Manufacturing expands in Feb, but at slower pace
Updated: 2013-03-02 02:42
By Chen Jia in Beijing and Yu Ran in Shanghai (China Daily)
PMI figures influenced by Spring Festival holiday, fall in new orders
China's manufacturing industry expanded for the fifth consecutive month in February, but at a weaker pace, influenced by the Spring Festival holiday and a decline in new orders, suggesting a modest economic recovery.
A welder at a construction site in Jiujiang, Jiangxi province, on Thursday. A gauge of China's manufacturing sector released on Friday suggests the industry continued to expand in February. ZHENG HAIYAN / FOR CHINA DAILY
The Purchasing Managers' Index, a leading economic indicator showing operational activities in the manufacturing sector, dropped to a five-month low of 50.1 in February, compared with 50.4 in January, the National Bureau of Statistics and the China Federation of Logistics and Purchasing reported on Friday.
The 50-level is the boundary separating expansion from contraction.
HSBC Holdings Plc also released the manufacturing PMI for February based on its own survey. A reading of 50.4, a fall from 52.3 in January, showed the same moderating trend in economic growth.
"It doesn't signal that China's recovery is losing steam, given the greater volatility of readings around the Chinese New Year period," said Qu Hongbin, chief China economist at HSBC.
A statement from the federation said China's industrial production is stable, with enterprises optimistic on future development. "On the whole, the economic growth momentum remains sound," it said.
The official statistics showed that new orders and export orders retreated last month, due to weakened demand.
The bureau said the sub-index for new orders dropped to 50.1 from 51.6 in January, while the reading for export orders fell to 47.3, a drop of 1.2 points from a month earlier.
Zhang Liqun, an analyst with the Development Research Center of the State Council, said:"Export orders have fallen for three consecutive months ... showing the uncertainty in overseas markets.
Jiang Yongzhong, head of the Chamber of Commerce for Wenzhou Businessmen in Jinhua, Zhejiang province, said: "The seemingly recovering global economy has brought no obvious changes to struggling businesses in Jinhua after Spring Festival compared to the past year, causing the majority of small businesses to suffer great losses."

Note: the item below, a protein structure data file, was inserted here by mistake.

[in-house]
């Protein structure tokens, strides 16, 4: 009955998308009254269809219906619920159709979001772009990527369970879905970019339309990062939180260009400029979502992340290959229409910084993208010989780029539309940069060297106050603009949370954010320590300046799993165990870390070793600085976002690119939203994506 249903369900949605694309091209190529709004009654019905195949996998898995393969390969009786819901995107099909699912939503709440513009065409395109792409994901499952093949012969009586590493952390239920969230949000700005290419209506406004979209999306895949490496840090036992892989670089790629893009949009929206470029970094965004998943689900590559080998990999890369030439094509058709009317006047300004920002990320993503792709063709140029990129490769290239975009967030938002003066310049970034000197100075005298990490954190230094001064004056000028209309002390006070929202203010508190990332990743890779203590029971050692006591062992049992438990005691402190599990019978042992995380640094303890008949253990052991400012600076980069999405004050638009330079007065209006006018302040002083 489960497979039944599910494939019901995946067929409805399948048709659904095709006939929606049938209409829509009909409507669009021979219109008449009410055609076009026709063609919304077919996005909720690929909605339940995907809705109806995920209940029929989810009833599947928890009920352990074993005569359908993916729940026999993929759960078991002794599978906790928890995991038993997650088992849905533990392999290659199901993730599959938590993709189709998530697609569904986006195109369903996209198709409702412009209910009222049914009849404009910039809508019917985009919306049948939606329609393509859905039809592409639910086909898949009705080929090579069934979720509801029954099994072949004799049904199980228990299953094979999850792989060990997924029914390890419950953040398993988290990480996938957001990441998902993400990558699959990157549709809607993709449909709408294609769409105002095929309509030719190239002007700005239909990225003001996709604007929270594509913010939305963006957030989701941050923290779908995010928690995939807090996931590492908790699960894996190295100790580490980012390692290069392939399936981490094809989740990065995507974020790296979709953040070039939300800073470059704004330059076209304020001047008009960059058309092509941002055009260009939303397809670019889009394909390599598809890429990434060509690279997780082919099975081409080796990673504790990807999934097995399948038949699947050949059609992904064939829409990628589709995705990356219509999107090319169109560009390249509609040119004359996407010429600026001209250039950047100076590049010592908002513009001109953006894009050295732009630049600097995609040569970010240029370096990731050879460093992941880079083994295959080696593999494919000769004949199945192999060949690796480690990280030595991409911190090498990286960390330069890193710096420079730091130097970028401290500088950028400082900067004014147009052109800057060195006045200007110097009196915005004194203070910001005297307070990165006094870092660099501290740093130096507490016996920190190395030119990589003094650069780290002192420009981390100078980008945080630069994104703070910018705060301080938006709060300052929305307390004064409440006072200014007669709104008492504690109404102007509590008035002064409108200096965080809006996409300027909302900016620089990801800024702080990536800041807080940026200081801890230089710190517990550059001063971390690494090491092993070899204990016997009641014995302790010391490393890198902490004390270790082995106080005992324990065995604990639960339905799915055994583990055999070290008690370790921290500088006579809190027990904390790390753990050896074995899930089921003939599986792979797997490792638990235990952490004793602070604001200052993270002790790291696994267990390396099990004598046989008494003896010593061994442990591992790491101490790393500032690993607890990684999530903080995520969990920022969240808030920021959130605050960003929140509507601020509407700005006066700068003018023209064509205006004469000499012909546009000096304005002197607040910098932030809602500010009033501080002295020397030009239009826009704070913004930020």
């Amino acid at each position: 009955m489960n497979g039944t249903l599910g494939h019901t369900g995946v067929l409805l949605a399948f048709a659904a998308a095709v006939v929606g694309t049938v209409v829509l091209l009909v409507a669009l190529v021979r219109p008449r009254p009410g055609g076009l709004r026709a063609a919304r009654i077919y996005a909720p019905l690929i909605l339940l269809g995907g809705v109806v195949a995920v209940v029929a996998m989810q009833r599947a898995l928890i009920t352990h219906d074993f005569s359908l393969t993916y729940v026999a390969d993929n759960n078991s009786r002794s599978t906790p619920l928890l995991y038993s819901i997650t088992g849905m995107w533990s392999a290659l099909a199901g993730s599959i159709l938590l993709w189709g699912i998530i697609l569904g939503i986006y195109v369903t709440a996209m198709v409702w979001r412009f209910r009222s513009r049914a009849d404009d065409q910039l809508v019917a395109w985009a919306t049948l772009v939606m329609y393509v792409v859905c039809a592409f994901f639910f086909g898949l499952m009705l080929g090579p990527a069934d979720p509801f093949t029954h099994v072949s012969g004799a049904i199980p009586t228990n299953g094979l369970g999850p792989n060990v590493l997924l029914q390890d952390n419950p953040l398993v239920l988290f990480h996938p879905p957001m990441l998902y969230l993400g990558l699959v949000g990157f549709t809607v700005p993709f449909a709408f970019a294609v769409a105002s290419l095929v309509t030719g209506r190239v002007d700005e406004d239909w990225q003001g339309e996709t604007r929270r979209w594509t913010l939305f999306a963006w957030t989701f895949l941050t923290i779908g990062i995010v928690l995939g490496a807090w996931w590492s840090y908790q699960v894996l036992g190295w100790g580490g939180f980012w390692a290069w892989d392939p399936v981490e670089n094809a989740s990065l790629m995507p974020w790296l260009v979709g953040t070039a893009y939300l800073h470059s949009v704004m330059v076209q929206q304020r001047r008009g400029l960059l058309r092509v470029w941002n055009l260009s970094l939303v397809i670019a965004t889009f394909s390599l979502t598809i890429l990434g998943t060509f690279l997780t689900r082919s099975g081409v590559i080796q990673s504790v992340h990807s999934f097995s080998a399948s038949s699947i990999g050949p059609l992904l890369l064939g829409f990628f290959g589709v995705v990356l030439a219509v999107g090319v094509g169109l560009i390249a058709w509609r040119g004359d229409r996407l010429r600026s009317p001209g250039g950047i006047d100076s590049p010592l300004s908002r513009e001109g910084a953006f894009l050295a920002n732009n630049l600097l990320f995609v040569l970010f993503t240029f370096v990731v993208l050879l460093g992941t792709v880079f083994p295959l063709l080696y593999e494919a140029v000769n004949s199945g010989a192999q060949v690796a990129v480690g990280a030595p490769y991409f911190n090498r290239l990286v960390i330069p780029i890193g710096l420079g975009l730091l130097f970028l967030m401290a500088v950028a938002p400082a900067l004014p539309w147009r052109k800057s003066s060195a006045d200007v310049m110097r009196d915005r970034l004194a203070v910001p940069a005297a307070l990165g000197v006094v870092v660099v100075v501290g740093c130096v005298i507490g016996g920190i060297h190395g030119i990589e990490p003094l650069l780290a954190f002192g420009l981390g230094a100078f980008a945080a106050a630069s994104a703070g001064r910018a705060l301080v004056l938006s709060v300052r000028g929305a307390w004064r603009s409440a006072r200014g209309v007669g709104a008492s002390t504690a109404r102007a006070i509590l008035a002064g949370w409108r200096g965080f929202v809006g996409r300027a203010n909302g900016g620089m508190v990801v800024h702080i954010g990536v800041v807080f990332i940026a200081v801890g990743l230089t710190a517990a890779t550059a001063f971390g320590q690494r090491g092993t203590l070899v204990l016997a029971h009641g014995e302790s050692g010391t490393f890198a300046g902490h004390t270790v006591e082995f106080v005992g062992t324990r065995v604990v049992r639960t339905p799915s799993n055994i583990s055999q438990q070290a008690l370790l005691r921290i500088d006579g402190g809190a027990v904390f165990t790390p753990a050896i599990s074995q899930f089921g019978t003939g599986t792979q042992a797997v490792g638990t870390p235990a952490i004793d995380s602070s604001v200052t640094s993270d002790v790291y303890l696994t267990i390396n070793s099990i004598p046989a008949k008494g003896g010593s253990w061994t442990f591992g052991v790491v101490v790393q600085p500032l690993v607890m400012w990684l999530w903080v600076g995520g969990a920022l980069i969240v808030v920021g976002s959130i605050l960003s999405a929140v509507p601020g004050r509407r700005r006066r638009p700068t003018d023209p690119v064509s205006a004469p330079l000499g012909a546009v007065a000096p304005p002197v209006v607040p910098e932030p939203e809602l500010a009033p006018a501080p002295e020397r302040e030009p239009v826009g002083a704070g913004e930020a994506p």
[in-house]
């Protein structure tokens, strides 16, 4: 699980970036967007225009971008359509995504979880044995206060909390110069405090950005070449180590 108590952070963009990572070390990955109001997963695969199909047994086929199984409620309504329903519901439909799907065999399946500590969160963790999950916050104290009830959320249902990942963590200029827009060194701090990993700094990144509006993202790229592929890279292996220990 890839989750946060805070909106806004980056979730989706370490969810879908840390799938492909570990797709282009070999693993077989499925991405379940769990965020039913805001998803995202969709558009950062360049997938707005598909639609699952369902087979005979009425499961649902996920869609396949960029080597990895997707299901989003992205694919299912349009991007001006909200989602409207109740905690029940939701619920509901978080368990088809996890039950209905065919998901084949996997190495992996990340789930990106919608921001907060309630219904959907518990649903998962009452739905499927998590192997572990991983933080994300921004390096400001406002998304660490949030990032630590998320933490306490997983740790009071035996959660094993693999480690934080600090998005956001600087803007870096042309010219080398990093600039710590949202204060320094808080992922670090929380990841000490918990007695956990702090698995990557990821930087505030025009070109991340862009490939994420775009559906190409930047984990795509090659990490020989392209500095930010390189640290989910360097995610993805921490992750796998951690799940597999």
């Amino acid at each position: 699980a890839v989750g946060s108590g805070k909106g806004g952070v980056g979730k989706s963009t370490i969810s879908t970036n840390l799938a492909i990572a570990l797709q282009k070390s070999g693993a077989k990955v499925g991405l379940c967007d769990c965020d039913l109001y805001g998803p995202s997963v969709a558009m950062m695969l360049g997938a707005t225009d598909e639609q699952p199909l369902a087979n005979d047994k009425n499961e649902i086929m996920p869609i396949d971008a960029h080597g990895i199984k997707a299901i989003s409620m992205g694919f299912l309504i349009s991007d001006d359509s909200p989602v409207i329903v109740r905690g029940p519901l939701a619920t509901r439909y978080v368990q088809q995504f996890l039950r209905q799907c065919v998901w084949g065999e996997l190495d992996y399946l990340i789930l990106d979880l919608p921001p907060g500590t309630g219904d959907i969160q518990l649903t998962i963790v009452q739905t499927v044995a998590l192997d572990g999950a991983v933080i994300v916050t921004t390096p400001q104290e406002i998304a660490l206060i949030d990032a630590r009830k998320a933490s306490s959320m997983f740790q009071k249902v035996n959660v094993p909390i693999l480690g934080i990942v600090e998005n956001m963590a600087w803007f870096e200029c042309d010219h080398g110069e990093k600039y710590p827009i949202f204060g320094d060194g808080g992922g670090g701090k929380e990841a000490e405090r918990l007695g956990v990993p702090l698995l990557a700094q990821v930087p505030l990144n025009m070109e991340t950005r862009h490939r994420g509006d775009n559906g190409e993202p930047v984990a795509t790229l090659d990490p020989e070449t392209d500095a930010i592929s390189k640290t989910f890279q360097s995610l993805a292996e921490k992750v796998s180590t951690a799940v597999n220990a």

Jiang added that hopefully the situation will ease soon, with businesses seeing growth in orders and profits after the first quarter.
The bureau's data showed that in February, the PMI for small-scale businesses dropped to 46 last month from 46.2 in January, suggesting a contraction, while the index for large enterprises was unchanged at 51.3.
Zhang said the operational situation for small and medium-sized enterprises remains difficult, because of increasing production costs and a decline in new orders. "This contraction has never been reversed, but has worsened."
Louis Kuijs, chief China economist at the Royal Bank of Scotland and a former World Bank economist, said China's growth has continued, but GDP growth in the first quarter of 2013 is expected to moderate somewhat after strong growth of 7.9 percent in the final quarter of 2012.
Kuijs added: "Inflation and housing prices are on the rise, while policymakers are increasingly calling for the reining in of financial risks stemming from local government debt and the rapidly expanding shadow banking sector."
He predicted that it will be less likely that the government will tighten monetary policies "any time soon", but it may contain overall credit expansion.
The bureau plans to release details of industrial output for the first two months and the inflation level for February on March 9, and these figures will give a clearer picture of the economy.
Qu, from HSBC, added: "China's gradual recovery will be sustained in coming months thanks to firmer labor market conditions, improving domestic demand and relatively accommodative policy support."
Zhang Zhiwei, chief China economist with Nomura Securities Co Ltd, forecast that year-on-year GDP growth in the first three months may peak at 8.2 percent, before slowing to 7.3 percent in the second half as macro policies may be tightened.
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